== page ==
# Two notions of boundedness in metrizable topological vector space.

In a metrizable topological vector space $$X$$ with the metric $$d$$, a subset A is said to be bounded if it can be absorbed by any neighbourhood of $$0$$ and a subset A is said to be d-bounded if its diameter with respect to the metric d is finite. Boundedness always implies d-boundedness, but the converse is not true.

I am looking for a condition for which d-boundedness implies boundedness. In the Wikipedia wiki, in the section "Topological vector spaces'', there is a statement, "The two notions of boundedness coincide for locally convex spaces''. But there is no reference for it there. Can somebody give some reference or some hint to prove this statement?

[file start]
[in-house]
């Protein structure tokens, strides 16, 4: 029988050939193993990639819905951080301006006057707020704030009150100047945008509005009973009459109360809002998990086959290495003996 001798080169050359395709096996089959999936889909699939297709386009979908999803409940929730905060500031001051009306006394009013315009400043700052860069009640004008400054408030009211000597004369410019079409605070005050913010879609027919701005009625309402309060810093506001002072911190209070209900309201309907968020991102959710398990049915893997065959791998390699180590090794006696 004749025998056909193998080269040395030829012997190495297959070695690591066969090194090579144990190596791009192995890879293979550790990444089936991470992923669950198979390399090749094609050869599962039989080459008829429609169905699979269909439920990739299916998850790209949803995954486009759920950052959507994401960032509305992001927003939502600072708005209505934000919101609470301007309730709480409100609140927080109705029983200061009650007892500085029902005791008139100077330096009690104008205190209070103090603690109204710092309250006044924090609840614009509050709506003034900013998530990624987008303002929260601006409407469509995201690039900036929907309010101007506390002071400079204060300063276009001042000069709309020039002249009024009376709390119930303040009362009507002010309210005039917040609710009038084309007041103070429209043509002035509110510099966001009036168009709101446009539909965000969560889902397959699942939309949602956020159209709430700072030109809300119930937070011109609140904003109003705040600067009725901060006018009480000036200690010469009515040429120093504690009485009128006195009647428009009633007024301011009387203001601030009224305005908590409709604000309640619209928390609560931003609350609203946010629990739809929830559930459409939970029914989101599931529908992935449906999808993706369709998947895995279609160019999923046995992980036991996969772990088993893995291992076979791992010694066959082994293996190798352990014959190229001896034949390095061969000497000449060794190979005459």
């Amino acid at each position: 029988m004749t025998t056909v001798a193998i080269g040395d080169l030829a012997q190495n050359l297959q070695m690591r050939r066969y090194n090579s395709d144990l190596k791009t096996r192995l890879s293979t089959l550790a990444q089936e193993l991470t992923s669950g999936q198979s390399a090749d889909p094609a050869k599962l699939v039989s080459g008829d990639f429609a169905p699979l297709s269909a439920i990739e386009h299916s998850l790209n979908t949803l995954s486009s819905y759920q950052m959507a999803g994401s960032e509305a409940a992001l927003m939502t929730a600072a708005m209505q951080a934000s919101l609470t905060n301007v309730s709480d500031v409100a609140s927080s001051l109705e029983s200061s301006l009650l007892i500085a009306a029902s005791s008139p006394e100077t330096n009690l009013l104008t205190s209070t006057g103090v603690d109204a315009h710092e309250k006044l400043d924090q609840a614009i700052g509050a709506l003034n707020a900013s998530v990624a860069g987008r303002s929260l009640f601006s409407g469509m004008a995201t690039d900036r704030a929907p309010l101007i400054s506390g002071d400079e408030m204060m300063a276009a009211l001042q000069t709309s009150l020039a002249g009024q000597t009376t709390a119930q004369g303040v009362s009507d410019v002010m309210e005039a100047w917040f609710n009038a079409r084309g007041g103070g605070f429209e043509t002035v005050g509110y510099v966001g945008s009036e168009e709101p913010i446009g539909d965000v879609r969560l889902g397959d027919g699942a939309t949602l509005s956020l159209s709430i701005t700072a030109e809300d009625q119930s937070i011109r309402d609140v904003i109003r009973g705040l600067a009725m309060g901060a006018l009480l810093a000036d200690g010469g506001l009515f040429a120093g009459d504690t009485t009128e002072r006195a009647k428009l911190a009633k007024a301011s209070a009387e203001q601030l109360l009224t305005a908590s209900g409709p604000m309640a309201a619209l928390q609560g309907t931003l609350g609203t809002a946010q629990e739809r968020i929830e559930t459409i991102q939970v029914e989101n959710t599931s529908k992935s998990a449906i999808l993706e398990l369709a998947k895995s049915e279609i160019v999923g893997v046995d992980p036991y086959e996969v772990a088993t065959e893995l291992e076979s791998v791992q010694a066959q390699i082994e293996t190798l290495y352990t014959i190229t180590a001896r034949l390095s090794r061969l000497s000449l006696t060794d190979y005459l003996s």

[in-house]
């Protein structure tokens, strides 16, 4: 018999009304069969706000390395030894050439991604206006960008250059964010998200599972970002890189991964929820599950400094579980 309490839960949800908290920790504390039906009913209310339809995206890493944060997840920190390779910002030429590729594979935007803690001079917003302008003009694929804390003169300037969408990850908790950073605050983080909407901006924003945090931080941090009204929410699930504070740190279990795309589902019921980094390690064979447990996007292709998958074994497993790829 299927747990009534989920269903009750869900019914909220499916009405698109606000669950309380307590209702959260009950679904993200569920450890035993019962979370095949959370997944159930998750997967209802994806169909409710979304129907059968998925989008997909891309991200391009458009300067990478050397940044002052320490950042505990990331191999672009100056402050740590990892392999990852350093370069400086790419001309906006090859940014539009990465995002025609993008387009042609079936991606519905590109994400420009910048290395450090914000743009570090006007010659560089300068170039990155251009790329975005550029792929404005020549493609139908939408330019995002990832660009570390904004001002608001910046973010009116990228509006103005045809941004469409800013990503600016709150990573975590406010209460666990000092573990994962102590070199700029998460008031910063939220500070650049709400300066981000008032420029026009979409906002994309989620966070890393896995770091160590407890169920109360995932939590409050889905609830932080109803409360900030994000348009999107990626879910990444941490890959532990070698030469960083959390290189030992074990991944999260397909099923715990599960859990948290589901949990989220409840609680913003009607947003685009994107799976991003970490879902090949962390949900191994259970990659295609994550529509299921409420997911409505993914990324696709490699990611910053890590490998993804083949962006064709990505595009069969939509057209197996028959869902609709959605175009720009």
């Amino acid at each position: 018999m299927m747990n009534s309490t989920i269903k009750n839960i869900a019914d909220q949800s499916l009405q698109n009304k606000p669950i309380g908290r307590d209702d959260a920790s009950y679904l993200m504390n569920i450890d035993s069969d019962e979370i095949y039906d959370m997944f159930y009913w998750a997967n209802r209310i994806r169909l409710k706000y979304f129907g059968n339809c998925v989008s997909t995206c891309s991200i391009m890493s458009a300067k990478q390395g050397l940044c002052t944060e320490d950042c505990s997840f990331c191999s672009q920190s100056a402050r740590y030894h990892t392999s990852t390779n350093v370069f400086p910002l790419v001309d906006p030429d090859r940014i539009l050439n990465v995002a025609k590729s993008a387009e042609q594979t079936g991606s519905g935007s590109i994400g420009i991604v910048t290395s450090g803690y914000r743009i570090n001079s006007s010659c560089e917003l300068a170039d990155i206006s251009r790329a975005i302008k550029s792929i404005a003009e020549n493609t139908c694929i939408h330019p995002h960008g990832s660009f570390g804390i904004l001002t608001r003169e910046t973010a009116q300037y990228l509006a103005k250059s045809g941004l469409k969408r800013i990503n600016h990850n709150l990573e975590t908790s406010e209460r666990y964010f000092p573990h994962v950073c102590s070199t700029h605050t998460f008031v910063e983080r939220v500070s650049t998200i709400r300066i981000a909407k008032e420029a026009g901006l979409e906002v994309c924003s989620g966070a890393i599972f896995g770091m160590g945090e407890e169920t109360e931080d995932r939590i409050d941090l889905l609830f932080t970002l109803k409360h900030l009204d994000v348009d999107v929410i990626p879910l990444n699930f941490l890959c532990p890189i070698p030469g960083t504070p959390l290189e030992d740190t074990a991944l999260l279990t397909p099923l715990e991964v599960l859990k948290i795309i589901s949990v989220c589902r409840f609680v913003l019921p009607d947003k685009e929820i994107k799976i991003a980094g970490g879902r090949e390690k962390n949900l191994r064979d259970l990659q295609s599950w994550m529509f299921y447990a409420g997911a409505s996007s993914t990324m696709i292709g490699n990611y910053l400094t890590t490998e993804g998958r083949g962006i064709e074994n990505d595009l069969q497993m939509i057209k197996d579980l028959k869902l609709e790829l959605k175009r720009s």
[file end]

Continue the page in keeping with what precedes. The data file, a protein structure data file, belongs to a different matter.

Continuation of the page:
• Do you want to see it in it the most general case, or is the Boundlessness between Banach spaces enough? – Keen-ameteur Feb 12 at 11:27
• In the general case. – Infinite Feb 12 at 13:49
• What two notions of boundedness are supposed to be equivalent? metric and linear space? That's false. – Henno Brandsma Feb 12 at 15:29
• Boundedness and d-boundedness for a subset in a metrizable topological vector space. I edited my question. – Infinite Feb 12 at 15:50
• @Infinity $\mathbb{R}^\omega$ is a counterexample in the usual metric. A locally convex space with a bounded neighbourhood is normable which this space isn’t. – Henno Brandsma Feb 12 at 18:19

## 1 Answer

The simplest example is $$\mathbb{R}$$ with the metrics $$d_1(x,y)=|x-y|$$ and $$d_2(x,y)=|\arctan(x)-\arctan(y)|$$. These two metrics define the same topology. The definition of bounded with absorption is a topological property and does not depend on which metric you choose. $$d$$-boundedness depends on the metric.